Kate Vrijmoet

 Kate Vrijmoet (http://katevrijmoet.com/) explains,  "I use the tools of classical painting to provoke emotions in my audience they might more often associate with theater. My aim is an extremely high impact experience for the viewer. To go the distance as a painter, you need to step outside received ideas. Many of the deepest and most unusual experiences in all kinds of art are only available because the artist has led you to them through emotions that are provocative but, at least at first, acceptable."

Painter, curator and social practice artist Kate Vrijmoet received her MFA from Syracuse University. Her paintings and installations focus on on issues of consciousness, boundaries, scale and access. Her sound installation, Mother May I...? was awarded Best Installation in a Brooklyn exhibit by Charlotta Kotik, Curator Emerita Brooklyn Museum of Art. Her work has been published in Ufora, New American Paintings, The Seattle Times, Catapult Magazine. She is published in numerous catalogs including her CoCA Seattle solo exhibit catalog: Kate Vrijmoet: Essential Gestures, Uforafest, and more. Vrijmoet is the creator of the art and social change exhibit The Incredible Intensity of Just Being Human.

Kate Vrijmoet

How did you choose your medium? What medium are you currently working in? Has this changed?

I work in the medium that best solves the problem. I have several series: Non-ordinary Reality paintings are large scale oil paintings from the perspective of below water’s surface looking out. The goal is to create an auditory experience from visual stimuli, showing the functional link that exists between us. The Accident Paintings are life size figurative latex house paint paintings which essentially have to do with existential paradigm shifts. My social practice art uses the aesthetics of intervention through discomfort, antagonism and opposition.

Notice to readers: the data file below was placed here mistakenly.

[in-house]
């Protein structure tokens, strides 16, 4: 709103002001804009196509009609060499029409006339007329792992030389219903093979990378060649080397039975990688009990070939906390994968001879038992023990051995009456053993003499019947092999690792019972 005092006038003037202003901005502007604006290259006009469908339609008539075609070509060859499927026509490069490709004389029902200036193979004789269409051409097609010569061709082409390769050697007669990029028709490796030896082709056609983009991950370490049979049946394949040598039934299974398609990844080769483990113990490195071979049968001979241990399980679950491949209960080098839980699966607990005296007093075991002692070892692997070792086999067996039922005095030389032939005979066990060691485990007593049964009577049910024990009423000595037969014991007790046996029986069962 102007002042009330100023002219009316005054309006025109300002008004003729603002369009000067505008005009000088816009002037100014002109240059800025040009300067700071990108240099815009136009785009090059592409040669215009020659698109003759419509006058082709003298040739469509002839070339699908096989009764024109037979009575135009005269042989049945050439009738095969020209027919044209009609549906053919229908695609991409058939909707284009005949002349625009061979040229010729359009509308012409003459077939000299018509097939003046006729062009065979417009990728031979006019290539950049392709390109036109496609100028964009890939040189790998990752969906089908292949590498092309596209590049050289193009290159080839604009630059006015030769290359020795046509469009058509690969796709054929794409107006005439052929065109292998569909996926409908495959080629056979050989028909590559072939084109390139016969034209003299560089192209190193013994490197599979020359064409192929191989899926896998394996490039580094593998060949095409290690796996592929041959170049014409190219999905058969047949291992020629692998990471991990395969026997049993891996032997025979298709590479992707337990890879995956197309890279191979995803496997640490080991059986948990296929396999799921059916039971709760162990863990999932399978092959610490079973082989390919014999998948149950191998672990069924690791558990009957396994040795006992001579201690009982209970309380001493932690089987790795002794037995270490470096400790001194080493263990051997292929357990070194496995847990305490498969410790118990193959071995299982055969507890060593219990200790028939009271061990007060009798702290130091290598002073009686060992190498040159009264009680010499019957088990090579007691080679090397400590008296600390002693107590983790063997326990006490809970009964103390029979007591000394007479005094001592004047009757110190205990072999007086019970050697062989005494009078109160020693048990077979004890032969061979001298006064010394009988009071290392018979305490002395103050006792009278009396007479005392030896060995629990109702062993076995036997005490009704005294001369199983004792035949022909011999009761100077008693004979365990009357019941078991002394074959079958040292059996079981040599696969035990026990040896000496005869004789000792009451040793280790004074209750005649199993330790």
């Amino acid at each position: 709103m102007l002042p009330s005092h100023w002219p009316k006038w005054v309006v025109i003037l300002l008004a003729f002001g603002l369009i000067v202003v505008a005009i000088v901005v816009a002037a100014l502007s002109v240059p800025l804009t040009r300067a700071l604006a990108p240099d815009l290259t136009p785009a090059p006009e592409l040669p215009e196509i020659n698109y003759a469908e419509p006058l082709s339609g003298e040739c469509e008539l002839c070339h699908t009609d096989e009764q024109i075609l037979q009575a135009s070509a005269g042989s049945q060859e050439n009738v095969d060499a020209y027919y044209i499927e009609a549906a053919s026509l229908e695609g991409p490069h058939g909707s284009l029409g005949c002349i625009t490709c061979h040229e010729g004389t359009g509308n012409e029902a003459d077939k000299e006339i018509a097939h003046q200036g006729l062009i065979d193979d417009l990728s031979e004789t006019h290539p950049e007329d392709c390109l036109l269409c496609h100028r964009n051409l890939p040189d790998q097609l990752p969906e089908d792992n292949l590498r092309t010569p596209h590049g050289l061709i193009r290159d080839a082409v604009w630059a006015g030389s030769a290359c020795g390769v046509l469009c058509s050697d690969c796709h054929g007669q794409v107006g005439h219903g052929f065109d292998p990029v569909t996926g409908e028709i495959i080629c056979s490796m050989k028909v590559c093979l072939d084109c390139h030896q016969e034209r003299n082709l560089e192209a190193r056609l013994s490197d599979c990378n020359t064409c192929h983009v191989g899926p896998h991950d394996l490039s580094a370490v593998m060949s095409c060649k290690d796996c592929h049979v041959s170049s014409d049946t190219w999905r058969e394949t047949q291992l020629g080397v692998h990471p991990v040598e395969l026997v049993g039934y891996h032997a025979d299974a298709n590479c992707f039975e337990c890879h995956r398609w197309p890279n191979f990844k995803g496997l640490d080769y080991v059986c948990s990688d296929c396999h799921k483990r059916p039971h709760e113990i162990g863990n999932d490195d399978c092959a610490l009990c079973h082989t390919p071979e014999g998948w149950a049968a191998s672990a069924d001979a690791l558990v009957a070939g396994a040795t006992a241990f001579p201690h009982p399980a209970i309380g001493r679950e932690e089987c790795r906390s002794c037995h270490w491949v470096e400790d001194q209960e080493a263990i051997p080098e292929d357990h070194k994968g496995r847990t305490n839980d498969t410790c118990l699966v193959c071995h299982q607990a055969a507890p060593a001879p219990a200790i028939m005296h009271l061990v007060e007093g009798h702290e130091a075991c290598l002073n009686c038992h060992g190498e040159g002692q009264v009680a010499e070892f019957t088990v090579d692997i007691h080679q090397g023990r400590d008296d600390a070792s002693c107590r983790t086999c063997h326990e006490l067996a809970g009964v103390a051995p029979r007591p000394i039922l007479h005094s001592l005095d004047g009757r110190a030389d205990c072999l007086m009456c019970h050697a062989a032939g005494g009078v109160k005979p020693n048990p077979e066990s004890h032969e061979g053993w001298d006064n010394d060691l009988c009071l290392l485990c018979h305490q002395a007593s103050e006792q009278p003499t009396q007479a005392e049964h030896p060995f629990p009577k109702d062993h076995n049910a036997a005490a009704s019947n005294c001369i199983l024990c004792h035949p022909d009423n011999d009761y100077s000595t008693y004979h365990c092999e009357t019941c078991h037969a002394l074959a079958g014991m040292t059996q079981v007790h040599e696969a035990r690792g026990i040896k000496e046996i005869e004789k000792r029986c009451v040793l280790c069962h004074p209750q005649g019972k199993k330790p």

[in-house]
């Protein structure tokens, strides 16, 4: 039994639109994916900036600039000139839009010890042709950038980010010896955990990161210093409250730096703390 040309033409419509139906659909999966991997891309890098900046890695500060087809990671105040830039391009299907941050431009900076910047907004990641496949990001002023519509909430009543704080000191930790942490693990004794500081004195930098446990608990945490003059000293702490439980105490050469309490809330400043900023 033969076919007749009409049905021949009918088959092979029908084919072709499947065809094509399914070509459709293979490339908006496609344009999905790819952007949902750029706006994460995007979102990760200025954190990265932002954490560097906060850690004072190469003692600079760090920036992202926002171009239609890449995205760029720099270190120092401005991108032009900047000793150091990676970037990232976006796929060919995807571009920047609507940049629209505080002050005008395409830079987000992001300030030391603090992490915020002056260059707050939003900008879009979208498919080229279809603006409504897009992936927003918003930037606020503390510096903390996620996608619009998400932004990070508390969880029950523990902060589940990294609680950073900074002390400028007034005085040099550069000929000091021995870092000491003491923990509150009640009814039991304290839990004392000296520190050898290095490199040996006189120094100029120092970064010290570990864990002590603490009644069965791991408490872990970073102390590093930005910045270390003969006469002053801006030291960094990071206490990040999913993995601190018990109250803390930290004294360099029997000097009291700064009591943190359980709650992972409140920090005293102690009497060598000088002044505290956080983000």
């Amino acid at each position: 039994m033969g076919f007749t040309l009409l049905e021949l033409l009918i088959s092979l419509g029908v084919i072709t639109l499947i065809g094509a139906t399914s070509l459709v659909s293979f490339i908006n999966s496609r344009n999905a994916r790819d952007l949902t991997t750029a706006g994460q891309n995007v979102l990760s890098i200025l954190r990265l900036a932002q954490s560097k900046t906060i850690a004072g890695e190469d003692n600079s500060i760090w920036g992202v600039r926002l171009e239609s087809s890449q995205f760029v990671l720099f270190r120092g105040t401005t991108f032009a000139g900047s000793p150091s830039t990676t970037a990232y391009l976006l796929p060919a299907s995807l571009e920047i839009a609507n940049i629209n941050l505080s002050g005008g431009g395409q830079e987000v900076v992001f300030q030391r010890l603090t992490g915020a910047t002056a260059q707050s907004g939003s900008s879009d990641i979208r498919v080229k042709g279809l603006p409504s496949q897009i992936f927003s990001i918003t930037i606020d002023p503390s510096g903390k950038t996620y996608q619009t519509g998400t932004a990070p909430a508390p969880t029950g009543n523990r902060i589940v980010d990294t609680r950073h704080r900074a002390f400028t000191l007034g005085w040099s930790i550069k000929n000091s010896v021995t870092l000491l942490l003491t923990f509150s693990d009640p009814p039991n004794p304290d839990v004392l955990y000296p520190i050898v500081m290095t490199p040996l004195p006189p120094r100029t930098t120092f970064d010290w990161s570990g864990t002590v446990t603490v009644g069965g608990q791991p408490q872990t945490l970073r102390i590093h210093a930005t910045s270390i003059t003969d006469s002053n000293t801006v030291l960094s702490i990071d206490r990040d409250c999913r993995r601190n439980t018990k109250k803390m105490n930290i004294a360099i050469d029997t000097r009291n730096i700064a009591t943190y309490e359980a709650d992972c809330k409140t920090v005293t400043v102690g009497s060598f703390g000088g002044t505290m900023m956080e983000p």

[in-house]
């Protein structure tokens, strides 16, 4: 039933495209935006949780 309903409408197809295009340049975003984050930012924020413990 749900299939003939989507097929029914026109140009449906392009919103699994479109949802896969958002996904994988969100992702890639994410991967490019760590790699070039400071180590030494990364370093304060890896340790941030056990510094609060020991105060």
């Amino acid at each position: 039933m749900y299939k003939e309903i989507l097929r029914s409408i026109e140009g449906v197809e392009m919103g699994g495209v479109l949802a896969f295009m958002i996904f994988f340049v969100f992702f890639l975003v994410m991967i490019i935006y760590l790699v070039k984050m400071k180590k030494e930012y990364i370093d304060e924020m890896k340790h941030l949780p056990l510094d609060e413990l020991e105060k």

What drives your artistic practices? What gets you in the studio?

My mission as a human being and my job as an artist is to use art to create deep connections among us. Those connections already exist, but sometimes convention rewards us for ignoring them.

Who are your creative heroes and why? 

I’m riveted by Franz Kline’s work. The power of his marks freezes me in place. Pianist Jonathan Biss' artistry does to me with sound what Kline does to me with images. I love the humor in Twyla Tharp’s choreography and the vividness of Dean Young’s poetry.

What are some things you'd like to change about the arts community here in Seattle?

Seattle is an exciting city for the Arts. We have a robust, engaged, and lively arts community across the Arts. For art lovers across arts disciplines, Seattle is a choice destination city for arts tourism. I would like to see Seattle continue growth towards becoming a first tier in international art market.

If you could own a piece of art by any living artist, what would it be (or whose)?

Some luscious, candid, slippery marks by Jenny Saville or Cecily Brown.

Solo Exhibitions:

  •  2015 Listening to what you can see, Sticks and Stones, (Seattle, WA)
  •  2014 Linda Hodges Gallery, 2-person show with Jacques Chevalier, (Seattle, WA)
  •  2013 Elsvelt Gallery, Deconstruction/Destruction, 2-person show, Columbia Basin College, (Pasco, WA)
  •  2013 Aljoya Northgate. The Human Condition, 2-person show (Northgate, WA)
  •  2010 Kate Vrijmoet:Essential Gestures. Center on Contemporary Art (Seattle, WA)

Group Exhibitions:

  • 2016 Colorida Gallery, (Lisbon, Portugal)
  • 2015 Anne Focke Gallery, Seattle City Hall. The Incredible Intensity of Just Being Human (Seattle, WA)
  •  2012 5th Beijing International Art Biennal. National Museum of China (Beijing, China)
  •  2012 Orange County Center for Contemporary Art, Random Acts of Time (Santa Ana, CA)
  •  2010 II Ecuadorian Bienale de Pintura, 3rd place winner (Guayaquil, Equador)

Permanent Collections:

  • City of Seattle, Portable Works (Seattle, WA)
  • LANN Museum (Guayaquil, Ecuador)